Feminism in a nutshell

Sometimes a post just nails things at every level and explains so much.  That’s the case with a Front Page Magazine article about feminism and Marxism.  I especially loved this:

Phyllis Schlafly​, who has spent a lifetime pointing out liberal hypocrisy on issues of gender, says that it’s no wonder liberal women think men are pigs: Their men are pigs.

Well, yes, absolutely.  There are no greater sexists than liberal men who pay lip service to women’s equality because they’ve figured out that it’s an easy way to get extra labor and easy sex.  At a very fundamental level, too many liberal men don’t seem to like women very much or to respect them at all.

Years ago, when I first started blogging, I commented on the fact that conservative men, especially Christian conservative men, genuinely seem to like their wives.  That struck me as odd, because it’s not something I see moving in liberal circles.  Sure there are love matches around me but, for the most part, the men and women in my world resent each other more than they respect each other.  Even if the conservative men are lying about their feelings towards their wives, at least they subscribe to the notion that you ought to love and respect your spouse.  Liberals no longer seem to make the effort.

I think a lot of it has to do with competitive martyrdom.  When the man in a marriage served his wife by making money, and the wife in a marriage served her husband by having children and keeping the house, they weren’t competing.  Instead, they were both contributing.  Even in my parents’ marriage, when my mother had to work because there was no money, my Dad felt terrible that she had to make the sacrifice.  He deeply appreciated the work she did on the family’s behalf and therefore helped out around the house as much as possible to offset the fact that he wasn’t earning enough so that she could play her role and only her role in the marriage.

In modern liberal marriages, though, both partners are expected to bring in money.  This works right up until the children come along.  Then, the woman’s at-home workload skyrockets exponentially.  The men, contrary to their feminist mouthings, do not help out as much.  Aside from the fact that the children want Mommy, the men aren’t going to cook or do laundry or do anything but the basics.  (I know exceptions, but this is the rule in my world.)  The women become terribly resentful that, suddenly, they have two full time jobs.  After terrible fights, the women cut back on work or quit it entirely — at which time the men become terribly resentful that they have to go into the office, while the women get to lollygag around the house with the children.  Of course, both parties have hard jobs, but neither can admit that, for fear of falling into a one-down position in the martyrdom competition.  This is not a recipe for happy relationships.

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Comments

  1. Caped Crusader says

    My wife takes great offense being called a feminist, and sets anyone straight who calls her a feminist, that she is a “pioneer” and to never call her a feminist again, since she feels feminists are man hating bitches who are always unhappy and nagging and she likes men and is happy to be a woman. This arises since my wife also went to medical school in the 1950′s, and there was “the girl” in the class or none at all. In that era women were strongly advised that they did not belong in med school and should be nurses instead. Everything that could be done to discourage women was done, but my wife refused to listen to that advice. She had worked with an uncle in her teen years seeing all aspects of medicine in rural Virginia and was better prepared than most men as to what was expected of her in medical school. Although women were few in number in that era’s classes, I do not know of a single woman who had the qualifications failing to be admitted if they had the determination and grit to stick it out. She was well accepted by her class, didn’t expect or receive any special treatment, and has a great sense of humor and can give and take with any group of men. She was behind me in school and was also the best looking girl in school. Medical school is physically and mentally demanding and is similar to 4 years of seal training since you must work sometimes 2-3 days w/o sleep and in a high stress environment. The “girl” in my class was a Marine and is still a good friend. We have had over 50 years of a great marriage, and yes I am a pretty good cook and know how to do laundry and coach baseball.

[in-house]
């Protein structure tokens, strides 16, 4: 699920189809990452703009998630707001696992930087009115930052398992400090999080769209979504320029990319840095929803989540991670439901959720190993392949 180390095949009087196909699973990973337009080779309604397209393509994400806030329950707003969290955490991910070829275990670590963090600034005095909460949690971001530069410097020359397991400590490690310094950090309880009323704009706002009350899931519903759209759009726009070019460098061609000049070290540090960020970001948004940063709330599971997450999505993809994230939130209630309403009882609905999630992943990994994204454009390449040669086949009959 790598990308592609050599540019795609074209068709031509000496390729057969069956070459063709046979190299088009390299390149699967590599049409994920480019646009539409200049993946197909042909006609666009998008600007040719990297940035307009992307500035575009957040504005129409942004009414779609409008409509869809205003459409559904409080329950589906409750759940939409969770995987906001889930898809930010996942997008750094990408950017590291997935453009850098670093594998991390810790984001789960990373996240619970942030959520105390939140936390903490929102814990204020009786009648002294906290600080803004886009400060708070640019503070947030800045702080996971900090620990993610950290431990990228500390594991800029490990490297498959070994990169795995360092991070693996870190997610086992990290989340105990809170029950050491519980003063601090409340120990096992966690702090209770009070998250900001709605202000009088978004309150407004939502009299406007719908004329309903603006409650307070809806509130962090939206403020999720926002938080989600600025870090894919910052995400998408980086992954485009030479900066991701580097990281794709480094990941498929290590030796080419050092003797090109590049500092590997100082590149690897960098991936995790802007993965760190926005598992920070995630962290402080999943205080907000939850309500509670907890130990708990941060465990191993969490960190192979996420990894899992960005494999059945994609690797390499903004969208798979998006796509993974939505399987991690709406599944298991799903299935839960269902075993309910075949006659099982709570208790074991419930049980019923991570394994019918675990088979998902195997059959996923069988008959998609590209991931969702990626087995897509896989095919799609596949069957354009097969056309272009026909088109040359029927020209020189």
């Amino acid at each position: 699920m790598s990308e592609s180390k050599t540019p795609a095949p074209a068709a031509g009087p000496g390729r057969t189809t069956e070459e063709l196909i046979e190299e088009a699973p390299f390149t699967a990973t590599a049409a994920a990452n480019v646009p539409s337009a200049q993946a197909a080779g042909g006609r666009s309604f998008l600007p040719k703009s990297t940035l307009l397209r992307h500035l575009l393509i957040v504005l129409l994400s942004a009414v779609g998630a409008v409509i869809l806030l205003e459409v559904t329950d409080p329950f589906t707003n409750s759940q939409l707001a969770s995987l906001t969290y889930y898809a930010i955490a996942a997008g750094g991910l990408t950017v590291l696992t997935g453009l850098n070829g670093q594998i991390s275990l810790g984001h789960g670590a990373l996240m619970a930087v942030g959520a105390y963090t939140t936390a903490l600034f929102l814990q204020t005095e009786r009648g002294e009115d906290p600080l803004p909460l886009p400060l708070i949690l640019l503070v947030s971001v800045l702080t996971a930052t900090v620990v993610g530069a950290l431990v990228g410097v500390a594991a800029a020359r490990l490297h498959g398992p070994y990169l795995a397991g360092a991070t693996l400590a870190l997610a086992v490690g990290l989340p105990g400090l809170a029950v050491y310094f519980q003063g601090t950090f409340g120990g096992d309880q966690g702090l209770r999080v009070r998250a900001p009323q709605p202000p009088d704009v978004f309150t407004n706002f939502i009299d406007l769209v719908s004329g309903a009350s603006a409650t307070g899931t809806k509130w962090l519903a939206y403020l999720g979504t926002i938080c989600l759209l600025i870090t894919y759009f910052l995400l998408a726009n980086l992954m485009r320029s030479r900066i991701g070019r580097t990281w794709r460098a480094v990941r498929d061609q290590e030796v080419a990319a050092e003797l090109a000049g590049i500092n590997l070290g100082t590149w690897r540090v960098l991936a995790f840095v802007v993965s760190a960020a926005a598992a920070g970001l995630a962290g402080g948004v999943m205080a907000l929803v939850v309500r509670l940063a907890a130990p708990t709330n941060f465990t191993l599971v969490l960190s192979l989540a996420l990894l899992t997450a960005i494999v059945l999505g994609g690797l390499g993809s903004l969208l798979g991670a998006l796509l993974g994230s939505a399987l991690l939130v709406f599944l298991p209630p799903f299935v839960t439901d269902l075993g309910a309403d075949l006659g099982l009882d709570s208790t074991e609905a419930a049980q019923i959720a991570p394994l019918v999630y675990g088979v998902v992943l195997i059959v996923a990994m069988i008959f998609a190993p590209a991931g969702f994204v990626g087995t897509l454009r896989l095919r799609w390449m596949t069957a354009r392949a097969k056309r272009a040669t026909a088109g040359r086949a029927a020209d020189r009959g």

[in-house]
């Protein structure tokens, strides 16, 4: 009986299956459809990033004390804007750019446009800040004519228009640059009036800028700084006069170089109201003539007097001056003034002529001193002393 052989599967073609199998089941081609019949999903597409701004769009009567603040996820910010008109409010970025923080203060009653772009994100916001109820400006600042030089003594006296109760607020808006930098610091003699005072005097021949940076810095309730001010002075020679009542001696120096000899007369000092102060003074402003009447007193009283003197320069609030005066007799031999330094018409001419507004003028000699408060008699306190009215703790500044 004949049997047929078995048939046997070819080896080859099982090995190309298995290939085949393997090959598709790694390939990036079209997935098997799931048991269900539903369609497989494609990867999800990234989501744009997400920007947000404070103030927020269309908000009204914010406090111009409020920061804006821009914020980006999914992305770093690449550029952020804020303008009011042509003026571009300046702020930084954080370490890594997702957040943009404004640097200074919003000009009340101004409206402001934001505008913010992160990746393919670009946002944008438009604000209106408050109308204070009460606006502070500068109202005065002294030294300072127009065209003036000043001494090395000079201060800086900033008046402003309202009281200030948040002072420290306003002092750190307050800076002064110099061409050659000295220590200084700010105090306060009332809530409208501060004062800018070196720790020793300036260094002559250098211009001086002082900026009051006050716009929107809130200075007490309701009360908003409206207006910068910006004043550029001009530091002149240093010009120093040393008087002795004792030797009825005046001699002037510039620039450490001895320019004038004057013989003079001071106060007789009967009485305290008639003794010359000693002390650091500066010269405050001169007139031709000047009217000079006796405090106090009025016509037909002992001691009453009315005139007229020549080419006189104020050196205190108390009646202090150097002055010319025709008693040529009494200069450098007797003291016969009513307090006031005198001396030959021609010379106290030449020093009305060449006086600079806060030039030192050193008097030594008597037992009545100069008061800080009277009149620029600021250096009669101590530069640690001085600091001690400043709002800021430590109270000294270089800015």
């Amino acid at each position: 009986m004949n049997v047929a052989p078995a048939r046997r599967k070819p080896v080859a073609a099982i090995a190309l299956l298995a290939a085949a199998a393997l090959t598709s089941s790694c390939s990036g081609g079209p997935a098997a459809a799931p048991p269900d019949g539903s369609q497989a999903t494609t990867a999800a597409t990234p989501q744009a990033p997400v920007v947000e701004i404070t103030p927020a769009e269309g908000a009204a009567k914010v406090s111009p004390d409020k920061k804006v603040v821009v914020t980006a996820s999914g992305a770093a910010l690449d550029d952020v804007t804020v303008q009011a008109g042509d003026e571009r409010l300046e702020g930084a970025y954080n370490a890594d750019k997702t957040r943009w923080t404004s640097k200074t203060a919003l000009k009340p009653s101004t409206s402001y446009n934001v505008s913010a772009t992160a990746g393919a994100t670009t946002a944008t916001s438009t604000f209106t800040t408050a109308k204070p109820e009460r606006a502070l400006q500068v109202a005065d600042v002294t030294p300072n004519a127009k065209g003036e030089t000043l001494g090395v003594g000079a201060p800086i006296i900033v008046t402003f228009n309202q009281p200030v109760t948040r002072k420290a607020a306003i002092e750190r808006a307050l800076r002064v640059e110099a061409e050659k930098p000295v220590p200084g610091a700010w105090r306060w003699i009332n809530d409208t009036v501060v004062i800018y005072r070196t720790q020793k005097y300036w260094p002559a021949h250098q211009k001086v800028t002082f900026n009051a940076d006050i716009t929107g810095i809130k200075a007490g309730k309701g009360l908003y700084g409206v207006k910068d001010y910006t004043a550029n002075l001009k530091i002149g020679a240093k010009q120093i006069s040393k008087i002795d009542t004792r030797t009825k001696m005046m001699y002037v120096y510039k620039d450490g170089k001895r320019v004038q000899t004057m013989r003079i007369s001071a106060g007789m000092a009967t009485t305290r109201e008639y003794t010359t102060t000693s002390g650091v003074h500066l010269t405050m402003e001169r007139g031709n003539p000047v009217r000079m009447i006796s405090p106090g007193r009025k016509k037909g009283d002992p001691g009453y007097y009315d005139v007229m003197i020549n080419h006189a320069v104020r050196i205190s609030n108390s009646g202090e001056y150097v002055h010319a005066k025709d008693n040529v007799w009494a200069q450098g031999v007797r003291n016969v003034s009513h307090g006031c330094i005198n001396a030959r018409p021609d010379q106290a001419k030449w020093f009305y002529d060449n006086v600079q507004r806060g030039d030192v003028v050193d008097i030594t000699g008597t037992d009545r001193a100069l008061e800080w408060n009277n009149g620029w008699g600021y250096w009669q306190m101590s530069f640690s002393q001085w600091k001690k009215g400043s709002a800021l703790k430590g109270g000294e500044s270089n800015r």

2. suek says

    As an add on:
     
    If you haven’t read “Who Stole Feminism”, you (and she) should.  It’s a very interesting tale of the migration from the original Feminists – the “equal pay for equal work” feminists – to the “feminazis” of today.  The motivating factors…the how and why of the change.
     
    Author is Christina Hoff Sommers.  She has a couple of others out there that are probably worthwhile (The War against Boys) but I haven’t read them.  Yet.  Christmas is coming!  I’m building a list of books I’d love to own…just to give my family a choice when they say “What do you want for Christmas”…

  3. says

    Suek, that’s one of my most favorite books ever, and certainly one of the major stepping stones in my journey across the Rubicon from Left to Right.  You’re right that everyone should read it.  It’s not only brilliant, it’s easy and enjoyable.

  4. Charles Martel says

    As I’m hunting and pecking this entry, I’m looking five feet across the way at my bookshelf, where “Who Stole Feminism?” has had a prominent perch for years. I make sure to move it (and a couple of other faves) as close as I can to the dining room table whenever we have liberal friends over for dinner and cards. A damned good book that’s all that Book says it is. 

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